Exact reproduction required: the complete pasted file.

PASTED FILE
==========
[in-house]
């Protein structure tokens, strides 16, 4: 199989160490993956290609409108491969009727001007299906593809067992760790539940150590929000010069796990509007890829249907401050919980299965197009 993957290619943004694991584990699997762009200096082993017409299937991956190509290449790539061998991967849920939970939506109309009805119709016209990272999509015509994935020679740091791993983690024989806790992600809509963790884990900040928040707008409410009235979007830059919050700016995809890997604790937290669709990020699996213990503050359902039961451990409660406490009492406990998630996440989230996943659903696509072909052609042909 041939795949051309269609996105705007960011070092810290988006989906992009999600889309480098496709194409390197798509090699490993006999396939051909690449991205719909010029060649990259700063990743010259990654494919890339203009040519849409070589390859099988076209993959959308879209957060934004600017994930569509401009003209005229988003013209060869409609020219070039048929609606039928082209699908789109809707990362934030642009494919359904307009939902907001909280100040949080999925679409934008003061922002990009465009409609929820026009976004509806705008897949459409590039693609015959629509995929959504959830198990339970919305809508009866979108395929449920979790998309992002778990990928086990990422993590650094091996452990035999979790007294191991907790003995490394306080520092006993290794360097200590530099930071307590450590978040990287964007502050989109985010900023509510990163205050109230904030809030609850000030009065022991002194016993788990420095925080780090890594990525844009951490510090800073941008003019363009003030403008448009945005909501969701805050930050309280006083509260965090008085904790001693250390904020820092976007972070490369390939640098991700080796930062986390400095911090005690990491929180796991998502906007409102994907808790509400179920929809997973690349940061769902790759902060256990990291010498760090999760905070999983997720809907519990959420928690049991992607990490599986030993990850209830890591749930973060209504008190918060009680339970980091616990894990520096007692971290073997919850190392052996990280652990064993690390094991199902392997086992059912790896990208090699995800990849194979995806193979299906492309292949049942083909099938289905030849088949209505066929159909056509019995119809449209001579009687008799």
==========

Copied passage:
[in-house]
């Protein structure tokens, strides 16, 4: 199989160490993956290609409108491969009727001007299906593809067992760790539940150590929000010069796990509007890829249907401050919980299965197009 993957290619943004694991584990699997762009200096082993017409299937991956190509290449790539061998991967849920939970939506109309009805119709016209990272999509015509994935020679740091791993983690024989806790992600809509963790884990900040928040707008409410009235979007830059919050700016995809890997604790937290669709990020699996213990503050359902039961451990409660406490009492406990998630996440989230996943659903696509072909052609042909 041939795949051309269609996105705007960011070092810290988006989906992009999600889309480098496709194409390197798509090699490993006999396939051909690449991205719909010029060649990259700063990743010259990654494919890339203009040519849409070589390859099988076209993959959308879209957060934004600017994930569509401009003209005229988003013209060869409609020219070039048929609606039928082209699908789109809707990362934030642009494919359904307009939902907001909280100040949080999925679409934008003061922002990009465009409609929820026009976004509806705008897949459409590039693609015959629509995929959504959830198990339970919305809508009866979108395929449920979790998309992002778990990928086990990422993590650094091996452990035999979790007294191991907790003995490394306080520092006993290794360097200590530099930071307590450590978040990287964007502050989109985010900023509510990163205050109230904030809030609850000030009065022991002194016993788990420095925080780090890594990525844009951490510090800073941008003019363009003030403008448009945005909501969701805050930050309280006083509260965090008085904790001693250390904020820092976007972070490369390939640098991700080796930062986390400095911090005690990491929180796991998502906007409102994907808790509400179920929809997973690349940061769902790759902060256990990291010498760090999760905070999983997720809907519990959420928690049991992607990490599986030993990850209830890591749930973060209504008190918060009680339970980091616990894990520096007692971290073997919850190392052996990280652990064993690390094991199902392997086992059912790896990208090699995800990849194979995806193979299906492309292949049942083909099938289905030849088949209505066929159909056509019995119809449209001579009687008799």